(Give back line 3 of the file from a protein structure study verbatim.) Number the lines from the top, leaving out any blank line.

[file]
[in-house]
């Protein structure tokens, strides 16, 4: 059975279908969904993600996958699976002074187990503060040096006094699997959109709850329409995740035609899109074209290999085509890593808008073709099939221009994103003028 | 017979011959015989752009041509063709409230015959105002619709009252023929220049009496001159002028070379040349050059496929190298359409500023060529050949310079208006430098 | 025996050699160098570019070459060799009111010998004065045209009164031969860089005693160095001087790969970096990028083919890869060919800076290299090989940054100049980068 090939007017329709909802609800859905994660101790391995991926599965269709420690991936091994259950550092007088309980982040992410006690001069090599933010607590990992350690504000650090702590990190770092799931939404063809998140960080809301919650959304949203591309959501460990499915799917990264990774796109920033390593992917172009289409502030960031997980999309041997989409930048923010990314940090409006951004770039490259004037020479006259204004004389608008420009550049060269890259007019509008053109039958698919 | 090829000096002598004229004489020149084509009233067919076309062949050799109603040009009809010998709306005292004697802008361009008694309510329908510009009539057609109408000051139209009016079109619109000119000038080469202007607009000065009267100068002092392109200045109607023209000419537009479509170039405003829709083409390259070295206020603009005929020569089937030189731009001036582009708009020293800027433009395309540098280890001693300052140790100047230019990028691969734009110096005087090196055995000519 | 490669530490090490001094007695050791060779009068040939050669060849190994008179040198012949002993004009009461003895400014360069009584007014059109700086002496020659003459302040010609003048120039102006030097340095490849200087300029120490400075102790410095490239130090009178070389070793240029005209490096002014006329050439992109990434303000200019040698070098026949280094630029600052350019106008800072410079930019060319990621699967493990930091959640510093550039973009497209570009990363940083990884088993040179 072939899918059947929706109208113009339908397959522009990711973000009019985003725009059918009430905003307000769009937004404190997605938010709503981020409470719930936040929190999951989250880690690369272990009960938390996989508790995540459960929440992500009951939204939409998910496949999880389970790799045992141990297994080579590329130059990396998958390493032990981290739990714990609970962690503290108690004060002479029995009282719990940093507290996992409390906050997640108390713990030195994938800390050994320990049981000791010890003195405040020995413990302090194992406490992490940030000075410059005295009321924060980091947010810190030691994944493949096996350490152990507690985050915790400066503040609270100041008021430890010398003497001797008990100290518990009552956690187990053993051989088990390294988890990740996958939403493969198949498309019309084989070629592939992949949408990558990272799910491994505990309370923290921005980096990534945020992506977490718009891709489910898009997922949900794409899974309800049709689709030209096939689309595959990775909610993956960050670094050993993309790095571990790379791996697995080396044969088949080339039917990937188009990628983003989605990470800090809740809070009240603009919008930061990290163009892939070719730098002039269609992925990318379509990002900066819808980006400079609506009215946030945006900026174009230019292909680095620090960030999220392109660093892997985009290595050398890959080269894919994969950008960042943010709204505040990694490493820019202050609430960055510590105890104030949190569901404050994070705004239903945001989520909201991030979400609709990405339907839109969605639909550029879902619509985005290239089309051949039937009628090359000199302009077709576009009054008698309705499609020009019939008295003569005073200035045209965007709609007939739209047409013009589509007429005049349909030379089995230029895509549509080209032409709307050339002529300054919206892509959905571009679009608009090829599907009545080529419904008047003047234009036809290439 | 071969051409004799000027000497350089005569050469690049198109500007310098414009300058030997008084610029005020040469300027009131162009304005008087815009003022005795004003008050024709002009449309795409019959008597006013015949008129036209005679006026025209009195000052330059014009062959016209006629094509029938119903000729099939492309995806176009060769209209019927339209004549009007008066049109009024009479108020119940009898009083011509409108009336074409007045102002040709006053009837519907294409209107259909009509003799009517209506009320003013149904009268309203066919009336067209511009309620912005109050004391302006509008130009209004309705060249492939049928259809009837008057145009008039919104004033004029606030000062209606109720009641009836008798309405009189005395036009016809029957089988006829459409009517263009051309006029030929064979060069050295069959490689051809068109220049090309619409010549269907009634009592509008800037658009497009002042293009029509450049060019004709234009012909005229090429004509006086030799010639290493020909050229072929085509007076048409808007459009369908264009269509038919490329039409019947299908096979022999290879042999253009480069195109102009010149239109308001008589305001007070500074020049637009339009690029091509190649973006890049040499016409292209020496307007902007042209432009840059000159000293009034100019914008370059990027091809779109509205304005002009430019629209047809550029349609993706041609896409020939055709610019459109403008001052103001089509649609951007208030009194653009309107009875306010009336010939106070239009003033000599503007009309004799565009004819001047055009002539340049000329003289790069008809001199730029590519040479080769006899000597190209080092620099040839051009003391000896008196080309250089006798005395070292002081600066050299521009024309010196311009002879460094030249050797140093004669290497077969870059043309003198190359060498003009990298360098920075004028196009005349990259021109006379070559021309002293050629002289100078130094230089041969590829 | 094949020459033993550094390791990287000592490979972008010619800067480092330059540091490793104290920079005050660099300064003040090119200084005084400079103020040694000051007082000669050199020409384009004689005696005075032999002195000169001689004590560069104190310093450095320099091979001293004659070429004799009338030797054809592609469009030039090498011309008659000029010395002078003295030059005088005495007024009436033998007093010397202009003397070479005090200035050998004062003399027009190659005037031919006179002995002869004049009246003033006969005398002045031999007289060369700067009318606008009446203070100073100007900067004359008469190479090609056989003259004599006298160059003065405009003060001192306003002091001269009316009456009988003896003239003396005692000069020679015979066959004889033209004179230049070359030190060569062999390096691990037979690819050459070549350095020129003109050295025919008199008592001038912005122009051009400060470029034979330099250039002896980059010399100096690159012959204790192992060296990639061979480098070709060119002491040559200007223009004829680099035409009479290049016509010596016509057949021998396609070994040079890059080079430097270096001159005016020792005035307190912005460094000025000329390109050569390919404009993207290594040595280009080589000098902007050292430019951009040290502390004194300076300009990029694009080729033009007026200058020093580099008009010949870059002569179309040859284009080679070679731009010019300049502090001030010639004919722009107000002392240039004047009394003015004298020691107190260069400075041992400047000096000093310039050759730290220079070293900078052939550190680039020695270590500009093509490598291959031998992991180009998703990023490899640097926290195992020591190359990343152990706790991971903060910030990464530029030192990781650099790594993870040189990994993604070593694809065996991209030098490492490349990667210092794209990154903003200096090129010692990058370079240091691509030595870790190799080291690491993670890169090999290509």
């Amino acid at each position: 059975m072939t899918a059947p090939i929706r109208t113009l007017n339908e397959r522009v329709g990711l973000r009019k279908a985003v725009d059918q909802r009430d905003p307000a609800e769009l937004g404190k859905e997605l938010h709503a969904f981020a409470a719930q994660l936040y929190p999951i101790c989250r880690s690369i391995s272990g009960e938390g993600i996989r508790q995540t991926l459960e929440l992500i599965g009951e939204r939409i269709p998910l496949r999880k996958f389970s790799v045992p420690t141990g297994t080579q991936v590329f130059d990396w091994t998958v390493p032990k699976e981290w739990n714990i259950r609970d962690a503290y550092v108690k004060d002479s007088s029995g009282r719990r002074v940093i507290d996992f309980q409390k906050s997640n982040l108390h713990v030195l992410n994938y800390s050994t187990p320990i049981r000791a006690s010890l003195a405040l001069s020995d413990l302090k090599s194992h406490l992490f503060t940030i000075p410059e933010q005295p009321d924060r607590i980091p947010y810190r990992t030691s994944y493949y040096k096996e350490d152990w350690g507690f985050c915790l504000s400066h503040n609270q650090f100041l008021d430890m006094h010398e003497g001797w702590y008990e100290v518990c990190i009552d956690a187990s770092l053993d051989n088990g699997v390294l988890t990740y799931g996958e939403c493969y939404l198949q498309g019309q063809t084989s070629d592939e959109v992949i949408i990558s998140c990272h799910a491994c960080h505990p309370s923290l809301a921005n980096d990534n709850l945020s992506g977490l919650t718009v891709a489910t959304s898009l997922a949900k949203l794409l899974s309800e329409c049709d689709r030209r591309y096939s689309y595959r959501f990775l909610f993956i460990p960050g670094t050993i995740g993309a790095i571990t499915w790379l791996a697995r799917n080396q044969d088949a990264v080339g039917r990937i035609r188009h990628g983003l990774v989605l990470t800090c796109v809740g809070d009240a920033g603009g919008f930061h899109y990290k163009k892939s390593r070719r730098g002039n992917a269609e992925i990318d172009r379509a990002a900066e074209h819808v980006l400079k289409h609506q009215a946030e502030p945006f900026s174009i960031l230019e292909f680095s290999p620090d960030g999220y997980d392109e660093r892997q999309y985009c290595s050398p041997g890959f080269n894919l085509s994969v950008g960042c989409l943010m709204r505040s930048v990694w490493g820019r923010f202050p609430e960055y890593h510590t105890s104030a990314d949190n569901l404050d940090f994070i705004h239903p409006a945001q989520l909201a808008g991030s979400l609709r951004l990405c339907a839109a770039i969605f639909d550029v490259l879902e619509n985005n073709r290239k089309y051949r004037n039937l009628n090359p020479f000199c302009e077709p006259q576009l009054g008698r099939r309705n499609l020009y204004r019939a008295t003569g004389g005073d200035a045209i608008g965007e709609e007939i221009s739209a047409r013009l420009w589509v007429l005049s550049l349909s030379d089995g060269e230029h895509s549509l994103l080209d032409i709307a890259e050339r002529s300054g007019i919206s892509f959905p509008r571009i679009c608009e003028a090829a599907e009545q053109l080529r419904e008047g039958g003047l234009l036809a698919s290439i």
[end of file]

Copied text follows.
């Amino acid at each position: 059975m072939t899918a059947p090939i929706r109208t113009l007017n339908e397959r522009v329709g990711l973000r009019k279908a985003v725009d059918q909802r009430d905003p307000a609800e769009l937004g404190k859905e997605l938010h709503a969904f981020a409470a719930q994660l936040y929190p999951i101790c989250r880690s690369i391995s272990g009960e938390g993600i996989r508790q995540t991926l459960e929440l992500i599965g009951e939204r939409i269709p998910l496949r999880k996958f389970s790799v045992p420690t141990g297994t080579q991936v590329f130059d990396w091994t998958v390493p032990k699976e981290w739990n714990i259950r609970d962690a503290y550092v108690k004060d002479s007088s029995g009282r719990r002074v940093i507290d996992f309980q409390k906050s997640n982040l108390h713990v030195l992410n994938y800390s050994t187990p320990i049981r000791a006690s010890l003195a405040l001069s020995d413990l302090k090599s194992h406490l992490f503060t940030i000075p410059e933010q005295p009321d924060r607590i980091p947010y810190r990992t030691s994944y493949y040096k096996e350490d152990w350690g507690f985050c915790l504000s400066h503040n609270q650090f100041l008021d430890m006094h010398e003497g001797w702590y008990e100290v518990c990190i009552d956690a187990s770092l053993d051989n088990g699997v390294l988890t990740y799931g996958e939403c493969y939404l198949q498309g019309q063809t084989s070629d592939e959109v992949i949408i990558s998140c990272h799910a491994c960080h505990p309370s923290l809301a921005n980096d990534n709850l945020s992506g977490l919650t718009v891709a489910t959304s898009l997922a949900k949203l794409l899974s309800e329409c049709d689709r030209r591309y096939s689309y595959r959501f990775l909610f993956i460990p960050g670094t050993i995740g993309a790095i571990t499915w790379l791996a697995r799917n080396q044969d088949a990264v080339g039917r990937i035609r188009h990628g983003l990774v989605l990470t800090c796109v809740g809070d009240a920033g603009g919008f930061h899109y990290k163009k892939s390593r070719r730098g002039n992917a269609e992925i990318d172009r379509a990002a900066e074209h819808v980006l400079k289409h609506q009215a946030e502030p945006f900026s174009i960031l230019e292909f680095s290999p620090d960030g999220y997980d392109e660093r892997q999309y985009c290595s050398p041997g890959f080269n894919l085509s994969v950008g960042c989409l943010m709204r505040s930048v990694w490493g820019r923010f202050p609430e960055y890593h510590t105890s104030a990314d949190n569901l404050d940090f994070i705004h239903p409006a945001q989520l909201a808008g991030s979400l609709r951004l990405c339907a839109a770039i969605f639909d550029v490259l879902e619509n985005n073709r290239k089309y051949r004037n039937l009628n090359p020479f000199c302009e077709p006259q576009l009054g008698r099939r309705n499609l020009y204004r019939a008295t003569g004389g005073d200035a045209i608008g965007e709609e007939i221009s739209a047409r013009l420009w589509v007429l005049s550049l349909s030379d089995g060269e230029h895509s549509l994103l080209d032409i709307a890259e050339r002529s300054g007019i919206s892509f959905p509008r571009i679009c608009e003028a090829a599907e009545q053109l080529r419904e008047g039958g003047l234009l036809a698919s290439i």